PDF Drive is your search engine for PDF files. As of today we have 78,, Tactics Time! Chess Tactics from the Games of Everyday Chess Players. Alberston, whose innovations in chess teaching have been an inspiration to . 2) Tactics are the ways chess players gain a material advantage; all other. Throughout most of my life I have been a chess professional. on tactics and aggression were on the chess book market and that I was categorically opposed.
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1. Chess Tactics for the Tournament Player by Grandmasters Sam Palatnik and Lev Alburtwith FM Roman Pelts as Special. nbafinals.info About the Author. TIMOTHY BRENNAN has been writing about chess improvement and creating chess tactics problems from amateur. Instead, I offer my own personal ideas about chess tactics, and point you at some of the resources I have .. nbafinals.info His rating.
In such a position it makes no practical sense to search for a mating combination. But if the enemy king is confined and has few defenders and weak pawn cover, then experienced players will know that a mating combination may be possible. The same situation occurs with ideas for other types of combinations. The conditions under which combinations can occur are limited. A combinational idea arises as a consequence of the tactical motifs which are present in a specific position.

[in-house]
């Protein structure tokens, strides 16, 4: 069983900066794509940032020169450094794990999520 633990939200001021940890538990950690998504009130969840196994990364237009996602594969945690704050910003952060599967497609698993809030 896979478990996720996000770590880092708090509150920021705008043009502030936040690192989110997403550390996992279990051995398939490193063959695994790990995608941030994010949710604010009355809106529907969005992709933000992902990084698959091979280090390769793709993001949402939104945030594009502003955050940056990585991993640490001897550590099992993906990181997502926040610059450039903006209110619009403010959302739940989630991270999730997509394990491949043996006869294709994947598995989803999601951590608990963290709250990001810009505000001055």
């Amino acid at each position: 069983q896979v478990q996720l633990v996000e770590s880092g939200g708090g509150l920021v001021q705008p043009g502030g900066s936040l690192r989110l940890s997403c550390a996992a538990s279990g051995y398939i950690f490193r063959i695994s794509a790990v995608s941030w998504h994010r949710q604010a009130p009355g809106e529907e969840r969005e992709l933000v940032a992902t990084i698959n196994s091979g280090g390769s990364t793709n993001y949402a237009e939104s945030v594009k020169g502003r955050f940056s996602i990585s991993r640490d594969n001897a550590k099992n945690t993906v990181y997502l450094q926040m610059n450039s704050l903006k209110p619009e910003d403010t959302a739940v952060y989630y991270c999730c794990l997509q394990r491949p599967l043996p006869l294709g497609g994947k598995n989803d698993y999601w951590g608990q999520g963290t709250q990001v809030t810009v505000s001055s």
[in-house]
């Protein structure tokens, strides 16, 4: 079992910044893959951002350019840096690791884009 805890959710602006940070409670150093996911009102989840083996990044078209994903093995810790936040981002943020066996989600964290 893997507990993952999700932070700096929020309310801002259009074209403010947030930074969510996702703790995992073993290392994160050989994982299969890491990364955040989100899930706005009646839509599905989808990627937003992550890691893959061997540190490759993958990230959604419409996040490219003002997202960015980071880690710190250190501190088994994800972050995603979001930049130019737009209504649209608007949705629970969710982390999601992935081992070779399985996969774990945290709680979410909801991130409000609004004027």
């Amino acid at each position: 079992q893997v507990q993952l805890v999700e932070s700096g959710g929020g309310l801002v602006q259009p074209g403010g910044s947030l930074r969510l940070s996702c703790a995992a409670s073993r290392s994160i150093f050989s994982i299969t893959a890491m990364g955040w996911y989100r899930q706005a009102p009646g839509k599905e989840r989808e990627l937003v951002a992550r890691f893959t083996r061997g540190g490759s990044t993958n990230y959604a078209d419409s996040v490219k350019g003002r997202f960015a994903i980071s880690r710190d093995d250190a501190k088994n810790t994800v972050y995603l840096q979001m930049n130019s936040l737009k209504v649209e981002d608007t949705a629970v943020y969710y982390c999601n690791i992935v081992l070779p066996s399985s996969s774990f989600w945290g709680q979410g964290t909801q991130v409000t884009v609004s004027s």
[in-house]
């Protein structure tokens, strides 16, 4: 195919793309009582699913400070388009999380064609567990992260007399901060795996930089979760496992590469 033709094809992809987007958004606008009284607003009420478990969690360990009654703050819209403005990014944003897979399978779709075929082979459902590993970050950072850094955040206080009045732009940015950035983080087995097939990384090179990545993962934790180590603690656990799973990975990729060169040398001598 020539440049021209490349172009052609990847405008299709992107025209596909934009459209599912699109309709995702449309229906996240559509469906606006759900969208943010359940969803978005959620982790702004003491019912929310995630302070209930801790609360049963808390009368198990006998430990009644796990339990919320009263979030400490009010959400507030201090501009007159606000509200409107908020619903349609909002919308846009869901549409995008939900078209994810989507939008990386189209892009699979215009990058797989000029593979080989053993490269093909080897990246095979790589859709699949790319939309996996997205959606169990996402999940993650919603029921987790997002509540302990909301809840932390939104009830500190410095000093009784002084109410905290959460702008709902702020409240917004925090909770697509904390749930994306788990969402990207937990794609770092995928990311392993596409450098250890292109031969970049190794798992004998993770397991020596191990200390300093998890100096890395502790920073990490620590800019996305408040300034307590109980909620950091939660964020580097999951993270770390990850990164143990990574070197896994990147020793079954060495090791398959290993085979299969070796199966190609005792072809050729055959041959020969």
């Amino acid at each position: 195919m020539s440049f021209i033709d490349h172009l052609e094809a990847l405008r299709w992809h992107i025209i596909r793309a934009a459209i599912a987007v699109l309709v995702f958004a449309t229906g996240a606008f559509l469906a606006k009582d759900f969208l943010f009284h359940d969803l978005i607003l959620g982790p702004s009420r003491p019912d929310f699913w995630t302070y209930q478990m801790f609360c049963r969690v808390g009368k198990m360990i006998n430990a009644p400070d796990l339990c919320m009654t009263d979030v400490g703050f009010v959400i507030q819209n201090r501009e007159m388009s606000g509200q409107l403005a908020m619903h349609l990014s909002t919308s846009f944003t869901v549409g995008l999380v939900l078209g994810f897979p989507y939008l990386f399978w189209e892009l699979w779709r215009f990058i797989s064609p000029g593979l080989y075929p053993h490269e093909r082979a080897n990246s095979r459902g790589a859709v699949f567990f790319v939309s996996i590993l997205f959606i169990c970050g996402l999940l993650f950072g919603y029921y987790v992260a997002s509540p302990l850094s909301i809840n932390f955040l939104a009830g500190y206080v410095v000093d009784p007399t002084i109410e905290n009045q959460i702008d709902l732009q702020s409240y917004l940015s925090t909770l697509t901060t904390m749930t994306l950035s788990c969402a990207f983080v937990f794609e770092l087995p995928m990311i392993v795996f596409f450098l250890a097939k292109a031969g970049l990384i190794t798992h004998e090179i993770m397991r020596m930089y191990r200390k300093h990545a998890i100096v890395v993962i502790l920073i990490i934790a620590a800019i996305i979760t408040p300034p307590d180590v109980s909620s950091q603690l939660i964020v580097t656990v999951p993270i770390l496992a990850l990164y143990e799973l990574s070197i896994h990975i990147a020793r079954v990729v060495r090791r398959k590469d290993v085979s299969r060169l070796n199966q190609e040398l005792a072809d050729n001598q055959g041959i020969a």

Diagram 11 Kubbel, White to move In this position there is a geometric motif based on the positions of the Black king and queen, and on the fact that the Black queen is undefended.
This motif creates conditions for a skewer attack on the Black king and queen. There is only one square from which the White queen can use this geometric motif — a3. If the Black king were on a3, its movement would be very restricted. These observations form the logical chain on which the combination is based. Kxa3 Or 1. Qxe7 2.
Nc2 mate The idea of this combination is to decoy the Black king to a3. If there is a combination in the position, three things must be present: motif, idea, and technique. At first we become aware of the motifs that exist in the position. On the basis of this awareness we seek a combinative solution the idea. Then we calculate the technical part — the forced play. In remembering motif, idea, and technique, you might keep in mind the classic criteria for finding out whodunit: motive, opportunity and means!
The following example shows motif, idea and technique at work. Diagram 12 Smyslov — Lilienthal, Leningrad White to move Qxd6 If 1. Qf8 mate. After 1. Having the idea alone does not make a combination. If the variation in which the tactical blow is delivered is not forced, then the combination will not succeed.
And where motifs are concerned, the situation is even more complicated. It sometimes happens that motifs are located deep within a position, and only experienced chessplayers can discover them. When a certain type of combination is familiar to you, then the motifs which characterize it are also familiar. A successful chessplayer must know as many motifs as possible.